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  • 1.
    Andersson Joona, Pernilla
    Stockholm University, Faculty of Social Sciences, The Swedish Institute for Social Research (SOFI).
    How does motherhood affect self-employment performance?2018In: Small Business Economics, ISSN 0921-898X, E-ISSN 1573-0913, Vol. 50, no 1, p. 29-54Article in journal (Refereed)
    Abstract [en]

    This paper analyzes the timing between self-employment entry and first child birth among Swedish women, using register data for the cohort of women born between 1970 and 1975. We use longitudinal data, where we observe self-employment entry, childbirths, and self-employment outcomes during the period 1995 to 2013. The main research question is whether women who have children when entering self-employment perform less well compared to women who do not have children at the time of self-employment entry. One reason to expect differences in outcomes is that childless women are less time constrained and could potentially invest more time in the business, which could affect outcomes. We find, contrary to our hypothesis, that women who had a child at the time of self-employment entry have higher incomes, higher revenues and more employees in their firms, while we find no difference in the exit rate out of self-employment.

  • 2.
    Andersson Joona, Pernilla
    et al.
    Stockholm University, Faculty of Social Sciences, The Swedish Institute for Social Research (SOFI).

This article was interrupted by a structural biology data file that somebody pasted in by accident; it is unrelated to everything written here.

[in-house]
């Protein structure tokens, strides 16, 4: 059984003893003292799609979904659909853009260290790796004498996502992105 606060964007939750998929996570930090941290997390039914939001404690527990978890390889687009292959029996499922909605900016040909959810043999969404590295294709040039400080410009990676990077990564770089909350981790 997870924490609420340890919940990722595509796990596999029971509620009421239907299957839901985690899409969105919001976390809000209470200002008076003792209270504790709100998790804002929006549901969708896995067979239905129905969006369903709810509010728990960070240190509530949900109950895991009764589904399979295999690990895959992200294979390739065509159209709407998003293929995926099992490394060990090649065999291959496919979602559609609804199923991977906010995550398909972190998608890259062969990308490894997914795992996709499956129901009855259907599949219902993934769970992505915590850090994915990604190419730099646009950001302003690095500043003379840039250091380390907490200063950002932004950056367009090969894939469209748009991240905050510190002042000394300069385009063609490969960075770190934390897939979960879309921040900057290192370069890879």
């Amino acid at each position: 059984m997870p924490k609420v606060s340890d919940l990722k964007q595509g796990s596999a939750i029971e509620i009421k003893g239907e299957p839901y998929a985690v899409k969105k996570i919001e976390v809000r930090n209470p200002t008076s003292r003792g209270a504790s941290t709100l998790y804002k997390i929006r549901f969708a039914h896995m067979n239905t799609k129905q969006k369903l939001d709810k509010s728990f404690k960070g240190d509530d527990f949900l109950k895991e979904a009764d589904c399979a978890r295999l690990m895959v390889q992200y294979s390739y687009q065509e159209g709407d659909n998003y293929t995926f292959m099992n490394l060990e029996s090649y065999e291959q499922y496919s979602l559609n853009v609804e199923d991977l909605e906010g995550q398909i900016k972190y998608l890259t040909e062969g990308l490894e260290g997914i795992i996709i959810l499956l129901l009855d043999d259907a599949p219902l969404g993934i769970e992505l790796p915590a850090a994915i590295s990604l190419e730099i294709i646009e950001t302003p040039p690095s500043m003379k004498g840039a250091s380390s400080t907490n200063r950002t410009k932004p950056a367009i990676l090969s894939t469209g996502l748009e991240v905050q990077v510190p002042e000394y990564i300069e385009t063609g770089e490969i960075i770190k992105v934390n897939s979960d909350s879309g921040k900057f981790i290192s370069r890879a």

Wadensjö, Eskil
    Stockholm University, Faculty of Social Sciences, The Swedish Institute for Social Research (SOFI).
    The best and the brightest or the least successful? Self-employment entry among male wage-earners in Sweden2013In: Small Business Economics, ISSN 0921-898X, E-ISSN 1573-0913, Vol. 40, no 1, p. 155-172Article in journal (Refereed)
    Abstract [en]

    This paper analyzes self-employment entry among Swedish-born male wage-earners. Is it the best and the brightest or the least successful that become self-employed? The residual from an income regression is used as an indicator of who belongs to which group. We find that both wage-earners who receive a lower income than predicted, i.e. have a negative residual, and those who receive a higher income than predicted, i.e. have a positive residual, are more likely to become self-employed than those who receive an income close to the predicted one. However, splitting self-employment into different types depending on corporate form and number of employees, we find that the self-employed are drawn from both tails of the residual distribution only if it is a matter of unincorporated firms. Wage-earners who become self-employed and start an incorporated firm are only drawn from the top of the residual distribution. Using self-employment income and turnover as measures of self-employment performance, we find a positive linear relationship between the income residual and performance.

  • 3.
    Hagqvist, Emma
    et al.
    Stockholm University, Faculty of Social Sciences, Department of Psychology, Stress Research Institute. Mid Sweden University, Sweden.
    Vinberg, Stig
    Toivanen, Susanna
    Stockholm University, Faculty of Social Sciences, Department of Public Health Sciences. Mälardalen University, Sweden.
    Landstad, Bodil J.
    A balancing act: Swedish occupational safety and health inspectors' reflections on their bureaucratic role when supervising micro-enterprises2021In: Small Business Economics, ISSN 0921-898X, E-ISSN 1573-0913, Vol. 57, p. 821-834Article in journal (Refereed)
    Abstract [en]